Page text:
In the scenario I just presented, the decision making process was pretty obvious: we felt like we had a good light and we were far enough ahead to kill our .04 and take the stripe. Obviously when both factors point in the other direction, we’re going to lean more toward the “Spot Drop,” just kill our .04-.05, try to run dead-on the 10.75, and hope for the best. When it gets tricky is when your perception of reaction time doesn’t add up with the track position you see as the race develops (For example, you felt good on the tree, but you’re only going to be .01 ahead at the finish line). At that point, you’ve got to make the best decision that you can based on the information you have. But you have to make a decision to either A.) cross the finish line by as small a margin possible regardless of how much E.T. you kill, or B.) kill the .04 you think you’re holding, try to go dead-on, and hope the win light comes on. The most common mistake (and I make it often) is to get caught up in the middle, not kill enough ET, and not cross the finish line first. In these instances, we often end up in no man’s land, where we can’t win the round, because of our indecision.
I hope that answers your question. Thanks again and good luck!
8/4/2010 - This Weeks Question comes from TIBR Subscriber Eric Bowling, who asks:
I have noticed that there is a lot of talk about sponsors being a big part of the racers abitlity to compete at the highest level, can you touch on how you went about obtaining such sponsors?
Great question and excellent topic. At some point I think I’ll bridge into a series of columns dedicated more to the business of racing, as I’ve received a number of questions on the subject. I probably don’t set a great example in this regard: I’ve never been a truly sponsored racer in that I don’t get a check every month to cover racing expenses. Those deals do exist, even for sportsman racers, but they’re few and far between. I have had a lot of success with manufacturers within the racing industry who see tangible sales from successful competitors using, testing, and promoting their products. As such, I do get a lot of the necessary parts for my personal racing vehicles at no cost or at a deep discount.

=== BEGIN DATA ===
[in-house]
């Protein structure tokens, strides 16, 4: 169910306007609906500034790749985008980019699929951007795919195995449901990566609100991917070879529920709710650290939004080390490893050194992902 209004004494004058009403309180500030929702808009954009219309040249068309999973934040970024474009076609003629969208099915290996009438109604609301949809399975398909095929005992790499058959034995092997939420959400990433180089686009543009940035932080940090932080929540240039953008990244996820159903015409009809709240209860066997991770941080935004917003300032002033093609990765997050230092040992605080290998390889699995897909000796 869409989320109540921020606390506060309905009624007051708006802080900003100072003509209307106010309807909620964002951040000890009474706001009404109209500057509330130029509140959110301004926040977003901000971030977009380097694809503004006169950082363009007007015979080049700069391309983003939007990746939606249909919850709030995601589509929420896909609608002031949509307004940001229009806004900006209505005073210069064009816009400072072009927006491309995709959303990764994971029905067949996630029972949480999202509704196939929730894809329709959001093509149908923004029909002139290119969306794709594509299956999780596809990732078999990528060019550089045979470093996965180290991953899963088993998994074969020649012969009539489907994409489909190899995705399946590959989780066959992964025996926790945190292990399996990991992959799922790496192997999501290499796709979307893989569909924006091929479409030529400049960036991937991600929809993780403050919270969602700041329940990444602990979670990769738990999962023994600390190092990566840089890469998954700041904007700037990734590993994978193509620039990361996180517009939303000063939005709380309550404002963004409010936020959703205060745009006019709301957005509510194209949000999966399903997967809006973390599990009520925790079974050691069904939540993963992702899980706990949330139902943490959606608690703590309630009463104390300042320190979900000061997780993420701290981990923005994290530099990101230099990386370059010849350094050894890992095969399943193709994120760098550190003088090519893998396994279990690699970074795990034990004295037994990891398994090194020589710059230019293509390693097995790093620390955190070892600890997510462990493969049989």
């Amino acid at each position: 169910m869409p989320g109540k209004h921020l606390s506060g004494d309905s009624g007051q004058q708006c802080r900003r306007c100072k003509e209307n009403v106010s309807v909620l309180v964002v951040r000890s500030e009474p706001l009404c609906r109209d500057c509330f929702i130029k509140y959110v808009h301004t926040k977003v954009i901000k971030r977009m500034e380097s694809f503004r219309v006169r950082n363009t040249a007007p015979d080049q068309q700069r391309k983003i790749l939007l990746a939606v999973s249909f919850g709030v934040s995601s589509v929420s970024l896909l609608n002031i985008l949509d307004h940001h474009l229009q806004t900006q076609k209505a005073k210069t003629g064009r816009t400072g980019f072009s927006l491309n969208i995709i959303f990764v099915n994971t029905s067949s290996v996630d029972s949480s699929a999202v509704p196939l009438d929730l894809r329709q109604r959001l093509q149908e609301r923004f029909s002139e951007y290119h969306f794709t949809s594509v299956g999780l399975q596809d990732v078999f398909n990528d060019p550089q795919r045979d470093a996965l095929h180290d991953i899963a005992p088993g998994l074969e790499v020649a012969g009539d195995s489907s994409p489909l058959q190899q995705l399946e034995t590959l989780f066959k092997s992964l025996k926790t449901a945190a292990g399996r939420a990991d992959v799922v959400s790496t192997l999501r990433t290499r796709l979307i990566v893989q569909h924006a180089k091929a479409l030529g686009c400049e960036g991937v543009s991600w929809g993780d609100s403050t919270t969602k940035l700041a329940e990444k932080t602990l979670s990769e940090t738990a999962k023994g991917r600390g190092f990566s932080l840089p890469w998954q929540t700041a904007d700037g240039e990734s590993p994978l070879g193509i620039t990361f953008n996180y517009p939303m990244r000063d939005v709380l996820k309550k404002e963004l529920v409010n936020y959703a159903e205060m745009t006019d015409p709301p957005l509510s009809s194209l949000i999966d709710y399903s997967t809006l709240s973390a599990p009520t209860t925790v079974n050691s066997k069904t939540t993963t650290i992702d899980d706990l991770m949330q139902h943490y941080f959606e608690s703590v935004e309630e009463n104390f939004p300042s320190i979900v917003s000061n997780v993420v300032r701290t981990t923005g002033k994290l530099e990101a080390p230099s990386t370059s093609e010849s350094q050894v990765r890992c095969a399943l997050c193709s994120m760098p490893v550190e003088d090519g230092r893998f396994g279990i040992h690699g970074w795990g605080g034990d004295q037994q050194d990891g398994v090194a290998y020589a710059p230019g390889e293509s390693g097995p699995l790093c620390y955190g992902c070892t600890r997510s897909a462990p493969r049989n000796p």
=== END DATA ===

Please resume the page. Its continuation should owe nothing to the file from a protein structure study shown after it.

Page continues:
On any level (cash, product, contingency, etc.) motorsports sponsorships are more like partnerships, and have to be approached as such. From our end, as racers, there are two main components to a successful partnership: Obtaining marketing partners & maintaining marketing partners. While the first seems to be the more daunting task from the beginning, the second is actually much more time consuming and tedious work.
In my experience, this is a four-step process.
Step 1: Determine potential sponsorship lead(s). Don’t just open the National Dragster and circle the manufacturer of every component on your race car, and never go into a sponsorship search with the “I’ll take whatever I can get” attitude. It doesn’t work that way. It’s a two way street, so when picking out companies and individuals to target, you must look at both sides of the equation. First off, does the company manufacture a quality product or offer an excellent service that you would purchase on your own? It’s impossible to successfully promote a product you don’t believe in yourself. Do the overall goals and mission of the company align with those of your business and/or race team? And, most importantly, do you feel you can you offer specific tangible returns that make this partnership worthwhile for your sponsor?
Step 2: Establish a relationship. Once you’ve got a target company in mind, find the people that make the decisions regarding their advertising budget, and meet them (preferably in person). For most companies in the high performance industry, this can be accomplished at events in which their company has a midway display (like national events) or at trade shows like the PRI show or the SEMA show. Keep in mind, the company sets up these displays to advertise their product, create a positive image with consumers and distributors, and eventually MAKE MONEY. They’re not there to talk to 100 racers about sponsorship. As such, this isn’t the time to close. This is the time to establish a relationship, allow the person that makes these decisions to put a face with a name, and to briefly find out a little bit more about the companies philosophy so as to shed more light on how your program can be molded to benefit theirs.